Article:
Good Catechesis is Hard Work

The director of worship in our diocesan curia is fond of saying that “Good liturgy is hard work.” By that he doesn’t mean that liturgy is onerous or can only be done by professionals. Rather, he means that it takes time and effort to prepare good liturgy. One can’t simply show up and expect it to happen; everything from the training of ministers to the selection of songs must be properly attended to if the  liturgy  is flow naturally.

The same can be said for catechesis. Good catechesis is hard work. Everything from the formation of catechists to evaluating curriculum to lesson planning requires time and energy if it is to be done properly and not in a perfunctory manner.

This is another reason why a trained, full-time parish catechetical leader is the ideal. Good catechesis is about more than ordering textbooks and unlocking the doors on Wednesdays nights. Unfortunately most volunteers — who already have full-time jobs and families to care for — don’t have the time to devote to planning and most pastors are not willing to provide training and support to someone who is “only a volunteer.”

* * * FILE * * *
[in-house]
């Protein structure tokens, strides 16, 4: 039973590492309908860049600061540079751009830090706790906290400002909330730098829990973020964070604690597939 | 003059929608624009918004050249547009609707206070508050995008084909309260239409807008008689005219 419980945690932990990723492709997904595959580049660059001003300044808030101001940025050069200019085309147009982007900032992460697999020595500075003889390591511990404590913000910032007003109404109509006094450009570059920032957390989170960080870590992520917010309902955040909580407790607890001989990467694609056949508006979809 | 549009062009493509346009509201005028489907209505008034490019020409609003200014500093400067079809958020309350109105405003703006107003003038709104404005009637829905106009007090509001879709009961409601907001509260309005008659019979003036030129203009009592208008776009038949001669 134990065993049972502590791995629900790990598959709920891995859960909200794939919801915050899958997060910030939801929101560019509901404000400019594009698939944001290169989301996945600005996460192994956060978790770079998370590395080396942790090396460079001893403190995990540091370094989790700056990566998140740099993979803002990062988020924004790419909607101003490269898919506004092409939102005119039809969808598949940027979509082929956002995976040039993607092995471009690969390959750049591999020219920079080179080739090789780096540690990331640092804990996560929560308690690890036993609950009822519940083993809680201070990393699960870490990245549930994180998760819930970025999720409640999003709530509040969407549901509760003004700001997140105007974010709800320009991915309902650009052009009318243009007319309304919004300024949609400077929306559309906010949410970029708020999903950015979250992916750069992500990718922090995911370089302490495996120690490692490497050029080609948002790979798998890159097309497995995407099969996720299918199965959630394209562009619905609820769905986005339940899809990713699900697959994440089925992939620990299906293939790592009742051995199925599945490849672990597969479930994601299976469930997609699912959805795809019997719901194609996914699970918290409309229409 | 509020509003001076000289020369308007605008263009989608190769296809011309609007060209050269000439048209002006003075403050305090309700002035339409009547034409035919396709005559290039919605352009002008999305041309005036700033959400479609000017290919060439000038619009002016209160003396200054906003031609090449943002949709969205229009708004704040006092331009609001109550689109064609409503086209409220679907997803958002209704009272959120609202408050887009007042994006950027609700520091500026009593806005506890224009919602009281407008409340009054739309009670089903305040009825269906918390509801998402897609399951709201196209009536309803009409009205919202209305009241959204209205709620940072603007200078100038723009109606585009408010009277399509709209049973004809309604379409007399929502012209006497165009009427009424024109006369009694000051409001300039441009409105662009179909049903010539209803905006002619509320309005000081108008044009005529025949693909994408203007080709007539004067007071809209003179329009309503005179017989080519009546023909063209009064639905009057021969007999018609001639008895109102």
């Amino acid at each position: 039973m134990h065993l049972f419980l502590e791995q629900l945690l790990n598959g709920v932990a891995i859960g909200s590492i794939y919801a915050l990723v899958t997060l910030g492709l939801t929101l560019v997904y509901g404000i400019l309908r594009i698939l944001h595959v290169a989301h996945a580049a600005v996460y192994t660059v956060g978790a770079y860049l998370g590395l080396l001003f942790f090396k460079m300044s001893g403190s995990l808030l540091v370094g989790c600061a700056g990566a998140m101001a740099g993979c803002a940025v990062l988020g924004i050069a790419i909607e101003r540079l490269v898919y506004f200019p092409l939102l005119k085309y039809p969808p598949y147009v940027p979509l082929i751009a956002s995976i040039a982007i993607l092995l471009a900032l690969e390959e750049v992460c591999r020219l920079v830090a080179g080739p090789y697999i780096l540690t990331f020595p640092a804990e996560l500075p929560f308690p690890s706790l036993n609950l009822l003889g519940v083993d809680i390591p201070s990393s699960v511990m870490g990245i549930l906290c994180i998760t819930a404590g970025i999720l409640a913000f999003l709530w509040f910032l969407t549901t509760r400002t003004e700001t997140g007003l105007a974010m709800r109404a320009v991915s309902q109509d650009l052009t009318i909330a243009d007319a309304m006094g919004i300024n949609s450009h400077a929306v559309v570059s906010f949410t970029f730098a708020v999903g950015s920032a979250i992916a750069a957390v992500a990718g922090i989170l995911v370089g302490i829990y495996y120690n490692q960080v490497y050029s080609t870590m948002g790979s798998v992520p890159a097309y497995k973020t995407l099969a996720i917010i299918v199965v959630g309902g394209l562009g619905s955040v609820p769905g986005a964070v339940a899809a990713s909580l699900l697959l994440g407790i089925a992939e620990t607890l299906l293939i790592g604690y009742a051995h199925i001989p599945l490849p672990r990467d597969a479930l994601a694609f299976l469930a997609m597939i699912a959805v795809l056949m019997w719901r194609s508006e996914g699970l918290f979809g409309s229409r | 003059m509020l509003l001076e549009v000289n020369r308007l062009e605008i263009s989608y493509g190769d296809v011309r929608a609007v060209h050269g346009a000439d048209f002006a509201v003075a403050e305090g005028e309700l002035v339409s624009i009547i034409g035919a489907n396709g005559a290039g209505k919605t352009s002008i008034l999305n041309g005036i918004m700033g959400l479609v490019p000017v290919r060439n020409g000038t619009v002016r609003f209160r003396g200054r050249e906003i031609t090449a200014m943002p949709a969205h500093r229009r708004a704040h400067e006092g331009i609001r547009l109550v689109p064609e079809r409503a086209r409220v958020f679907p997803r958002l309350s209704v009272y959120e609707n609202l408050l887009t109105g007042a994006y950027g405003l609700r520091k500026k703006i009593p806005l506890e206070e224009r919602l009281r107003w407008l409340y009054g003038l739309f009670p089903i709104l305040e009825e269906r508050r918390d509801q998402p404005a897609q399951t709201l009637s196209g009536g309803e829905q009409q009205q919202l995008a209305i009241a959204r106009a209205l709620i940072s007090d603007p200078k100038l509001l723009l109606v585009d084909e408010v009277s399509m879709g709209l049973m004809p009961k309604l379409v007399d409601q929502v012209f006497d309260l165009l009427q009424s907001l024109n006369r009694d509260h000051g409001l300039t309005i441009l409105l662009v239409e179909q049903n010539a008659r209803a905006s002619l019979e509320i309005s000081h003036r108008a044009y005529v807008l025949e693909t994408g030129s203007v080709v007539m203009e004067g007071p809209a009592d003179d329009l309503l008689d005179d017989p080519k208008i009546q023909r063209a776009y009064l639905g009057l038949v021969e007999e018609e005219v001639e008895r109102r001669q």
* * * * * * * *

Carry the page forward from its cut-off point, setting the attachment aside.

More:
But the question remains:  If we aren’t willing to invest in someone, who will do the hard work of catechesis?

Episode 012 – The Catholic Briefcase

briefcaseMany Catholics experience a disconnect between their worship and prayer on Sunday and their “normal” lives the rest of the week. They may fail to see how their faith impacts how they live, or they may just not know how to integrate their spirituality into the rest of their lives. How can we help people live out their faith the other six days of the week — especially in the places where they spend the most time away from home, their jobs?

This month I had a conversation with Randy Hain, senior editor of the Integrated Catholic Life eMagazine, co-founder of the Atlanta Catholic Business Conference, and author of The Catholic Briefcase: Tools for Integrating Faith and Work. He talked about his book and about how the “average Catholic” can live the faith in the secular business world.

Click to Play – 012 – The-Catholic-Briefcase

Book Review: The Catholic Briefcase